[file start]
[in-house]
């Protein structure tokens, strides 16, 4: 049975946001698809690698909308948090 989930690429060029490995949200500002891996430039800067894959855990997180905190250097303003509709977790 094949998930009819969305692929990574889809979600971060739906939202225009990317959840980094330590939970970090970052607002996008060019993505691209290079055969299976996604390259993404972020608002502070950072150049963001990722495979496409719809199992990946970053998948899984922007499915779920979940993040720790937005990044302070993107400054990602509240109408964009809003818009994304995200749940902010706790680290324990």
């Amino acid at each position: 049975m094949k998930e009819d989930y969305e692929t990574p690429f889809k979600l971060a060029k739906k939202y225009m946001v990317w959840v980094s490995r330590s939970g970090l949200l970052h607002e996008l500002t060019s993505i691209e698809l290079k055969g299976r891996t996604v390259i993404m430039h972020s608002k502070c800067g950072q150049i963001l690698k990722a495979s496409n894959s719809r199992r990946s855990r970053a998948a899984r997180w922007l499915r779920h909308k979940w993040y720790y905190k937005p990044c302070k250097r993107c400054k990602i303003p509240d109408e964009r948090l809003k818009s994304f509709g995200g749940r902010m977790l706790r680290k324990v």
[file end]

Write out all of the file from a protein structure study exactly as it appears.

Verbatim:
[in-house]
């Protein structure tokens, strides 16, 4: 049975946001698809690698909308948090 989930690429060029490995949200500002891996430039800067894959855990997180905190250097303003509709977790 094949998930009819969305692929990574889809979600971060739906939202225009990317959840980094330590939970970090970052607002996008060019993505691209290079055969299976996604390259993404972020608002502070950072150049963001990722495979496409719809199992990946970053998948899984922007499915779920979940993040720790937005990044302070993107400054990602509240109408964009809003818009994304995200749940902010706790680290324990």
């Amino acid at each position: 049975m094949k998930e009819d989930y969305e692929t990574p690429f889809k979600l971060a060029k739906k939202y225009m946001v990317w959840v980094s490995r330590s939970g970090l949200l970052h607002e996008l500002t060019s993505i691209e698809l290079k055969g299976r891996t996604v390259i993404m430039h972020s608002k502070c800067g950072q150049i963001l690698k990722a495979s496409n894959s719809r199992r990946s855990r970053a998948a899984r997180w922007l499915r779920h909308k979940w993040y720790y905190k937005p990044c302070k250097r993107c400054k990602i303003p509240d109408e964009r948090l809003k818009s994304f509709g995200g749940r902010m977790l706790r680290k324990v």